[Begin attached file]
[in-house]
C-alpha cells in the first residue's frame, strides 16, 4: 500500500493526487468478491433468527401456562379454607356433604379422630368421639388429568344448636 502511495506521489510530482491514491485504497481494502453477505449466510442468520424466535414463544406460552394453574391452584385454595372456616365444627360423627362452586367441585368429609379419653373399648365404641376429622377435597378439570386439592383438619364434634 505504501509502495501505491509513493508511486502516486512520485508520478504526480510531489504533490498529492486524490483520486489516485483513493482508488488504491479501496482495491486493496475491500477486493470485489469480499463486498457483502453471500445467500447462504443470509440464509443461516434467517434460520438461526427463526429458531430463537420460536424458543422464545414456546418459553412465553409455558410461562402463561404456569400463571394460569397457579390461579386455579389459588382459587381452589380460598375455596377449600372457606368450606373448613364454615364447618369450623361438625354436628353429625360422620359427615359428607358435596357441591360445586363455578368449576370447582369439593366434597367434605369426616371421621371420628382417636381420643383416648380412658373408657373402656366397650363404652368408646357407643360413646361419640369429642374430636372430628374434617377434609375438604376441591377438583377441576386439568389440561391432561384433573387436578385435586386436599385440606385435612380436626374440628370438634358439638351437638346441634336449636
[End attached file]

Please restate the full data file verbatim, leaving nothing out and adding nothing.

[in-house]
C-alpha cells in the first residue's frame, strides 16, 4: 500500500493526487468478491433468527401456562379454607356433604379422630368421639388429568344448636 502511495506521489510530482491514491485504497481494502453477505449466510442468520424466535414463544406460552394453574391452584385454595372456616365444627360423627362452586367441585368429609379419653373399648365404641376429622377435597378439570386439592383438619364434634 505504501509502495501505491509513493508511486502516486512520485508520478504526480510531489504533490498529492486524490483520486489516485483513493482508488488504491479501496482495491486493496475491500477486493470485489469480499463486498457483502453471500445467500447462504443470509440464509443461516434467517434460520438461526427463526429458531430463537420460536424458543422464545414456546418459553412465553409455558410461562402463561404456569400463571394460569397457579390461579386455579389459588382459587381452589380460598375455596377449600372457606368450606373448613364454615364447618369450623361438625354436628353429625360422620359427615359428607358435596357441591360445586363455578368449576370447582369439593366434597367434605369426616371421621371420628382417636381420643383416648380412658373408657373402656366397650363404652368408646357407643360413646361419640369429642374430636372430628374434617377434609375438604376441591377438583377441576386439568389440561391432561384433573387436578385435586386436599385440606385435612380436626374440628370438634358439638351437638346441634336449636